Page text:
Guest essay by Eric Worrall
The Australian CSIRO has claimed that global warming increases both the incidence of frost, and the amount of damage frost causes to crops.
According to the CSIRO;
University of Queensland research scientist, Dr Jack Christopher, said climate modelling of 60 years’ worth of data has shown that while average temperatures have been increasing, the incidence and impact of frost has also increased during that period.
“One of the main factors causing that is the fact that the plants are actually growing a lot quicker in the warmer weather, so that when they’re planted at what we think is the correct time, they’re actually flowering too soon and are flowering during a much higher frost risk period than was intended,” he said.
Frost damage costs Australian agriculture millions of dollars each year due to reduced yield.
“On average, we’re losing around 10 per cent of the crop nationally, so that’s a huge loss in terms of yield and in terms of dollars,” Dr Christopher said.
“So if we’ve got 24 million tonnes of wheat in an average year, it may be $250 a tonne, that might be $6 billion worth of wheat, so 10 per cent of that is $600 million in an average year, so it’s a huge loss.”
The abstract of the study;
Radiant spring frosts occurring during reproductive developmental stages can result in catastrophic yield loss for wheat producers. To avoid frost during susceptible heading stages, wheat crops are often sown later than is optimal for maximum yield given seasonal rainfall limitations, for example. To better understand the spatial and temporal variability of frost, occurrence and impact of frost events on rainfed wheat production was estimated across the Australian wheatbelt using 0.05° gridded weather datasets. Current genotypes are assumed to be sensitive at Stevenson-screen temperatures lower than 0°C, and simulated yield outcomes at 60 key locations were compared to those for virtual genotypes with different levels of frost tolerance for early-, mid- and late- maturity types and a wide range of sowing dates. No significant trend in frost occurrence over time was observed in most parts of the Australian wheatbelt over the last 57 years. However, more frost events, later last frost day and a significant increase in frost impact on yield was estimated in certain areas, in particular in the South-East and several parts of the West. Across Australia, we found that mean yield could be improved by between 10% and 20% on average if frost tolerant lines were available. Considering frost seasons only, the mean yield could be improved by 50 to %100 by frost tolerance. Across all seasons for the wheatbelt, yield increases resulted from (1) reduced frost damage (ca. 10% improvement) and (2) the ability to use earlier sowing dates to increase yield potential (additional 10% improvement in East). Simulations indicate that genotypes with an improved frost tolerance of 1°C lower than the 0°C reference would provide substantial benefit in most wheat production areas. Greater tolerance ((to 3°C lower temperatures) would provide further benefits in the eastern cropping regions but not in the west. Our results indicate that breeding for a level of reproductive frost tolerance that is at least 1°C lower than present should remain a priority for the Australian wheat industry, despite an average warming trend in the winter season.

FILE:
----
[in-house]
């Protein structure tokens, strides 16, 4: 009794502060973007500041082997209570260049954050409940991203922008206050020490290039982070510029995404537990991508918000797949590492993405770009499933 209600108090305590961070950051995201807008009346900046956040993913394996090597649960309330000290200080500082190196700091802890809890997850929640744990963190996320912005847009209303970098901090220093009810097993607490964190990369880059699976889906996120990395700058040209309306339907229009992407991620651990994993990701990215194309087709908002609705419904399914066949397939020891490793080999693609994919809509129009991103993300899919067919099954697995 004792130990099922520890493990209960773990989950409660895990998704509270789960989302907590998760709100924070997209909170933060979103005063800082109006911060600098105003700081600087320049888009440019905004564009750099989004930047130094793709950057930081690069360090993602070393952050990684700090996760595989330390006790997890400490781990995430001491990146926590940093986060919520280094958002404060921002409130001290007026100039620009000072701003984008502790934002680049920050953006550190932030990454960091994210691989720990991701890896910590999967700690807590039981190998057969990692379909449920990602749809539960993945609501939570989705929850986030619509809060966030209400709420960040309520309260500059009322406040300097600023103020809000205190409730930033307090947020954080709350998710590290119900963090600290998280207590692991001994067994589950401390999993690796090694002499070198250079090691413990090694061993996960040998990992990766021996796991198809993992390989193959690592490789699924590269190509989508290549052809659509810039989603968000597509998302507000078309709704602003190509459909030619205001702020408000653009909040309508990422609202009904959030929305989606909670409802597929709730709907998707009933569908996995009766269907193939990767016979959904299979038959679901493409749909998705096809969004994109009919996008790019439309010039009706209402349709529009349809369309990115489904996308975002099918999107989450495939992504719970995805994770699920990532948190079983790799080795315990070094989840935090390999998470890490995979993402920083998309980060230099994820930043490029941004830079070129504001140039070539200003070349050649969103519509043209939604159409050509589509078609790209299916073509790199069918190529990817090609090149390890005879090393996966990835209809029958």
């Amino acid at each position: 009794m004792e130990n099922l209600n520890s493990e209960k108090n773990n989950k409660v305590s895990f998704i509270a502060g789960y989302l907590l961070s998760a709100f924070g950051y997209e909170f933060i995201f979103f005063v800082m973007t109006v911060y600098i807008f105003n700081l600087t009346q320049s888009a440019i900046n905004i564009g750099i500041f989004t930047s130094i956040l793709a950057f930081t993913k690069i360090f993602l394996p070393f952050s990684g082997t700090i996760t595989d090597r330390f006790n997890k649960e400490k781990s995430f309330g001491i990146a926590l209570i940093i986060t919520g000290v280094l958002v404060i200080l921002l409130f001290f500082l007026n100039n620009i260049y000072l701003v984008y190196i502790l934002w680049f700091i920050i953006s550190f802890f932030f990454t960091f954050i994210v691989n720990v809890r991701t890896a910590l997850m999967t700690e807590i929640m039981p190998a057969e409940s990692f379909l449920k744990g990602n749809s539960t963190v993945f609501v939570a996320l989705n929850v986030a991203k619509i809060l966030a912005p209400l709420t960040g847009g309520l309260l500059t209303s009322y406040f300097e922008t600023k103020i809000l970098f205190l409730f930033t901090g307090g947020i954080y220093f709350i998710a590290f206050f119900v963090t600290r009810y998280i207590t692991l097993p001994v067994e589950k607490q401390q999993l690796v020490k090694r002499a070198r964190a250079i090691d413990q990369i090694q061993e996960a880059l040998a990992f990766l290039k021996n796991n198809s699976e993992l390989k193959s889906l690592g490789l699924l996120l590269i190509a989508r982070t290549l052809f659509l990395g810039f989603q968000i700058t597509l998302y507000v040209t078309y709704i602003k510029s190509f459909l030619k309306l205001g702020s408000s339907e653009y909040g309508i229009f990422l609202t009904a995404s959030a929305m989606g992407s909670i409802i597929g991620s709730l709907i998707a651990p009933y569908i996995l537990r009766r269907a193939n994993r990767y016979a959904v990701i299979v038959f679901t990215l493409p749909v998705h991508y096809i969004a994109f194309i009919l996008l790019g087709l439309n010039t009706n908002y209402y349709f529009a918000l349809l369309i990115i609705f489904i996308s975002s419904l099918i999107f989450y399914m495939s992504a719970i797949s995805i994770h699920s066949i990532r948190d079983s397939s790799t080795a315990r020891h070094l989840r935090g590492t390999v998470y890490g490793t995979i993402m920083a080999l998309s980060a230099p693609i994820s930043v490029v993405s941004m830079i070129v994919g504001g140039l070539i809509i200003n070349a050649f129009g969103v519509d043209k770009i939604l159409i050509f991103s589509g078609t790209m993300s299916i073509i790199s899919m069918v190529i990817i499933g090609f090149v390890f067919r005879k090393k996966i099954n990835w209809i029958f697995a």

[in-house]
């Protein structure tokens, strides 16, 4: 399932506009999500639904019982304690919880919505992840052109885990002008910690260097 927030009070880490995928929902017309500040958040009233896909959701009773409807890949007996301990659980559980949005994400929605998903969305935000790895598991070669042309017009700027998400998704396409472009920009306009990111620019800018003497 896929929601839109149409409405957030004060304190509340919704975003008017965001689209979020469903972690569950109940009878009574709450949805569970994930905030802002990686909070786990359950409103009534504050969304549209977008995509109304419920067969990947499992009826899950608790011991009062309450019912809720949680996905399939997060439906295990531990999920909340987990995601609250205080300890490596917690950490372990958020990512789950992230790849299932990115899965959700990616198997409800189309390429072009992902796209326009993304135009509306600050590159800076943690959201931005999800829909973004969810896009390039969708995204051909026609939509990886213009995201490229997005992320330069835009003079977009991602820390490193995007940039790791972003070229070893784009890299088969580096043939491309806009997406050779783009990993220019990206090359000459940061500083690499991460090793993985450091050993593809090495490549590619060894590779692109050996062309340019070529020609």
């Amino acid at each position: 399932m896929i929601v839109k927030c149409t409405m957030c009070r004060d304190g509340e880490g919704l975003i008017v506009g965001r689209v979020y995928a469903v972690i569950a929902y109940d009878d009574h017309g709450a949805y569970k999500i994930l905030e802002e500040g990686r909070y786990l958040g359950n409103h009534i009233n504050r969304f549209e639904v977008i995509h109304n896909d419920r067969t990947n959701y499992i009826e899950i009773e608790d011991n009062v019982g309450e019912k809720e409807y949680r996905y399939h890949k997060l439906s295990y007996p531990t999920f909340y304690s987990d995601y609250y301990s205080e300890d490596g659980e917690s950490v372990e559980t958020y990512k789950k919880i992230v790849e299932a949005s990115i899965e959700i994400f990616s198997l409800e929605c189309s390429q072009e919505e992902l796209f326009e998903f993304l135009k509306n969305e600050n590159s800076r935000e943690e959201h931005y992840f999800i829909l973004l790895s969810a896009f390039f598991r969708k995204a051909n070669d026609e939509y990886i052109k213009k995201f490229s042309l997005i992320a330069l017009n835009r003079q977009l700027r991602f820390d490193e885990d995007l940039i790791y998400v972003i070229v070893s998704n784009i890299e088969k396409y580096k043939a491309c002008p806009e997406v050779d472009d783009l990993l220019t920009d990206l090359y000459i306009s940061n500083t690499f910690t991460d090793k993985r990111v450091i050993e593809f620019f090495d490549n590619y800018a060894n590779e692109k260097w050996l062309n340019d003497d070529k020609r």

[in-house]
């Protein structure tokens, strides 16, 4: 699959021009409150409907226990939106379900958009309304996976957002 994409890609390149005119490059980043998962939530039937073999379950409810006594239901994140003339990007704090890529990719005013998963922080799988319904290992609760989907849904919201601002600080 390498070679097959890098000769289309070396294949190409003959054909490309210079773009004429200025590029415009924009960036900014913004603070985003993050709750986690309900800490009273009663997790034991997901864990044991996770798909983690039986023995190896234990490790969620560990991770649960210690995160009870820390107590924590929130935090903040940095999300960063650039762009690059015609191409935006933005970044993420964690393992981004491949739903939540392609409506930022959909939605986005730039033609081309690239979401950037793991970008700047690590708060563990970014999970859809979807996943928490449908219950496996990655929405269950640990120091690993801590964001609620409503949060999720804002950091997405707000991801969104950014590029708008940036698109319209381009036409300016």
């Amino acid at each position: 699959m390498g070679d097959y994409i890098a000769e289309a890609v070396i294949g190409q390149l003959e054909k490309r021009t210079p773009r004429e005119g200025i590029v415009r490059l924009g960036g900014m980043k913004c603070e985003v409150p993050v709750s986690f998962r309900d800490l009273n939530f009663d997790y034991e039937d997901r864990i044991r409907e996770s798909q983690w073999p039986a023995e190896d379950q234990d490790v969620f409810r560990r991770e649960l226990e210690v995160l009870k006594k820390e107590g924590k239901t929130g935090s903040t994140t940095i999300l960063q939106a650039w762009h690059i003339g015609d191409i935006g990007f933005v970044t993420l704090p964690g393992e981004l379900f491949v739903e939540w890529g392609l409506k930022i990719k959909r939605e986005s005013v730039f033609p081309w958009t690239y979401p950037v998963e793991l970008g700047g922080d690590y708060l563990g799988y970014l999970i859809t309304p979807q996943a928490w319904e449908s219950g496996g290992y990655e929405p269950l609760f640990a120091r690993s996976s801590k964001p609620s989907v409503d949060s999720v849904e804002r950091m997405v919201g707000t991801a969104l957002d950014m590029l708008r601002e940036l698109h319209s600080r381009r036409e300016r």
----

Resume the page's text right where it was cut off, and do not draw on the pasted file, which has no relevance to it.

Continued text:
I personally find it fascinating that “global warming” is now supposed to cause more frequent frosts, later in the growing season, in susceptible areas. Having said that, in my opinion, an estimation model built upon the kind of grossly adjusted temperature data Australia produces, is not a very compelling chain of evidence upon which to base a conclusion.